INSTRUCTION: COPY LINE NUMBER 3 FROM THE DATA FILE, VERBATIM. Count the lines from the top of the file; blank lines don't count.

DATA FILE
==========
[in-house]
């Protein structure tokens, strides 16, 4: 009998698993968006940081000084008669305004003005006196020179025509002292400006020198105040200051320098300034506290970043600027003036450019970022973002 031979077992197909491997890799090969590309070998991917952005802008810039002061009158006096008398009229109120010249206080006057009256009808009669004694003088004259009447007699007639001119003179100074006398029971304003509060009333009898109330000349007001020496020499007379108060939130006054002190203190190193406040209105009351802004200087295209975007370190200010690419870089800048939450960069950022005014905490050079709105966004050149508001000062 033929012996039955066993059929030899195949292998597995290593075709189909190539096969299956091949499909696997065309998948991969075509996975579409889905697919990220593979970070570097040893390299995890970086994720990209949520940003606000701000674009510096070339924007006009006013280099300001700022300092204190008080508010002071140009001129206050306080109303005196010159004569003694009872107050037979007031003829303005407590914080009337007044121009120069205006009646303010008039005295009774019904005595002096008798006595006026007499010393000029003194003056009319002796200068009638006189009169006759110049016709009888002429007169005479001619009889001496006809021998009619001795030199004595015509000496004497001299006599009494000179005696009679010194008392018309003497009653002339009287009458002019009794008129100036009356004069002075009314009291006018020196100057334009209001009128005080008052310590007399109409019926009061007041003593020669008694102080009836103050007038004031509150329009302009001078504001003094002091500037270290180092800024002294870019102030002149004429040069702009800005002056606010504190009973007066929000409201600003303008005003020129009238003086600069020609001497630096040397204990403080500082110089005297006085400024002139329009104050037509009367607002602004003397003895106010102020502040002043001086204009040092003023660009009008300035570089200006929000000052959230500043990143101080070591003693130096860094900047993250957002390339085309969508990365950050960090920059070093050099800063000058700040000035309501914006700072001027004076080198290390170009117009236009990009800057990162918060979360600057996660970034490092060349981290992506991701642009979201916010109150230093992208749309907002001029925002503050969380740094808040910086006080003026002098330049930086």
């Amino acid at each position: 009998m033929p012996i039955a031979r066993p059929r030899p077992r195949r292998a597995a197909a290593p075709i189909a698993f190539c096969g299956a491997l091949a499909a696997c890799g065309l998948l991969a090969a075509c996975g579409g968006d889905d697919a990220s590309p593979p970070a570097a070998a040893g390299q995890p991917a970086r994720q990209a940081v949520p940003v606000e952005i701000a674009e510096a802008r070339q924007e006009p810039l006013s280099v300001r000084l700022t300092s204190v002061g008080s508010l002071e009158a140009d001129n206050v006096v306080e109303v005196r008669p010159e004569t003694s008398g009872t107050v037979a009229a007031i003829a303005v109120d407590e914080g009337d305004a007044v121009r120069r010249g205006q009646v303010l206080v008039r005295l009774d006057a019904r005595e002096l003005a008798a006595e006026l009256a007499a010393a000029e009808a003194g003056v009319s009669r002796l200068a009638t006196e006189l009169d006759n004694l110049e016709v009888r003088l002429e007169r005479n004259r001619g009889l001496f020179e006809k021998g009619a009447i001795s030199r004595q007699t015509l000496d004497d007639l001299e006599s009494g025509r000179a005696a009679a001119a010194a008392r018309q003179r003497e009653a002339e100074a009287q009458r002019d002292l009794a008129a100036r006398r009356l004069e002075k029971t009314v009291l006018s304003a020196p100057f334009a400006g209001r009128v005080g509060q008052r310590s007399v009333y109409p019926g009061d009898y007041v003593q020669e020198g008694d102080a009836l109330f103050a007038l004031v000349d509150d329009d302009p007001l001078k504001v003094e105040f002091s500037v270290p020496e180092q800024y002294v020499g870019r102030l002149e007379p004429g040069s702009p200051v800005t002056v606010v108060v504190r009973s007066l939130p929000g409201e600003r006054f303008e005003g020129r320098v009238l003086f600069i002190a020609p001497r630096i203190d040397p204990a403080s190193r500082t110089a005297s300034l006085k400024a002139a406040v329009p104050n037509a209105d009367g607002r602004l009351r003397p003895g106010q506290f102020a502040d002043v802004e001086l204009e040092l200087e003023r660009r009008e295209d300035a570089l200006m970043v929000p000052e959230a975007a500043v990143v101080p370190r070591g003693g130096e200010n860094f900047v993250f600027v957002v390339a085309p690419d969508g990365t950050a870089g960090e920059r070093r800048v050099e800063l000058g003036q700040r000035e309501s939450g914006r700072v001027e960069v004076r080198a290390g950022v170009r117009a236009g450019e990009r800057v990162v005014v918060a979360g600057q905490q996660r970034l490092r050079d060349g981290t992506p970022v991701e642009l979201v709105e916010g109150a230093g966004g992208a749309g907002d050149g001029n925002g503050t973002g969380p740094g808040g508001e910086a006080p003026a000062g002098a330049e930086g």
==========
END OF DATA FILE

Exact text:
């Amino acid at each position: 009998m033929p012996i039955a031979r066993p059929r030899p077992r195949r292998a597995a197909a290593p075709i189909a698993f190539c096969g299956a491997l091949a499909a696997c890799g065309l998948l991969a090969a075509c996975g579409g968006d889905d697919a990220s590309p593979p970070a570097a070998a040893g390299q995890p991917a970086r994720q990209a940081v949520p940003v606000e952005i701000a674009e510096a802008r070339q924007e006009p810039l006013s280099v300001r000084l700022t300092s204190v002061g008080s508010l002071e009158a140009d001129n206050v006096v306080e109303v005196r008669p010159e004569t003694s008398g009872t107050v037979a009229a007031i003829a303005v109120d407590e914080g009337d305004a007044v121009r120069r010249g205006q009646v303010l206080v008039r005295l009774d006057a019904r005595e002096l003005a008798a006595e006026l009256a007499a010393a000029e009808a003194g003056v009319s009669r002796l200068a009638t006196e006189l009169d006759n004694l110049e016709v009888r003088l002429e007169r005479n004259r001619g009889l001496f020179e006809k021998g009619a009447i001795s030199r004595q007699t015509l000496d004497d007639l001299e006599s009494g025509r000179a005696a009679a001119a010194a008392r018309q003179r003497e009653a002339e100074a009287q009458r002019d002292l009794a008129a100036r006398r009356l004069e002075k029971t009314v009291l006018s304003a020196p100057f334009a400006g209001r009128v005080g509060q008052r310590s007399v009333y109409p019926g009061d009898y007041v003593q020669e020198g008694d102080a009836l109330f103050a007038l004031v000349d509150d329009d302009p007001l001078k504001v003094e105040f002091s500037v270290p020496e180092q800024y002294v020499g870019r102030l002149e007379p004429g040069s702009p200051v800005t002056v606010v108060v504190r009973s007066l939130p929000g409201e600003r006054f303008e005003g020129r320098v009238l003086f600069i002190a020609p001497r630096i203190d040397p204990a403080s190193r500082t110089a005297s300034l006085k400024a002139a406040v329009p104050n037509a209105d009367g607002r602004l009351r003397p003895g106010q506290f102020a502040d002043v802004e001086l204009e040092l200087e003023r660009r009008e295209d300035a570089l200006m970043v929000p000052e959230a975007a500043v990143v101080p370190r070591g003693g130096e200010n860094f900047v993250f600027v957002v390339a085309p690419d969508g990365t950050a870089g960090e920059r070093r800048v050099e800063l000058g003036q700040r000035e309501s939450g914006r700072v001027e960069v004076r080198a290390g950022v170009r117009a236009g450019e990009r800057v990162v005014v918060a979360g600057q905490q996660r970034l490092r050079d060349g981290t992506p970022v991701e642009l979201v709105e916010g109150a230093g966004g992208a749309g907002d050149g001029n925002g503050t973002g969380p740094g808040g508001e910086a006080p003026a000062g002098a330049e930086g």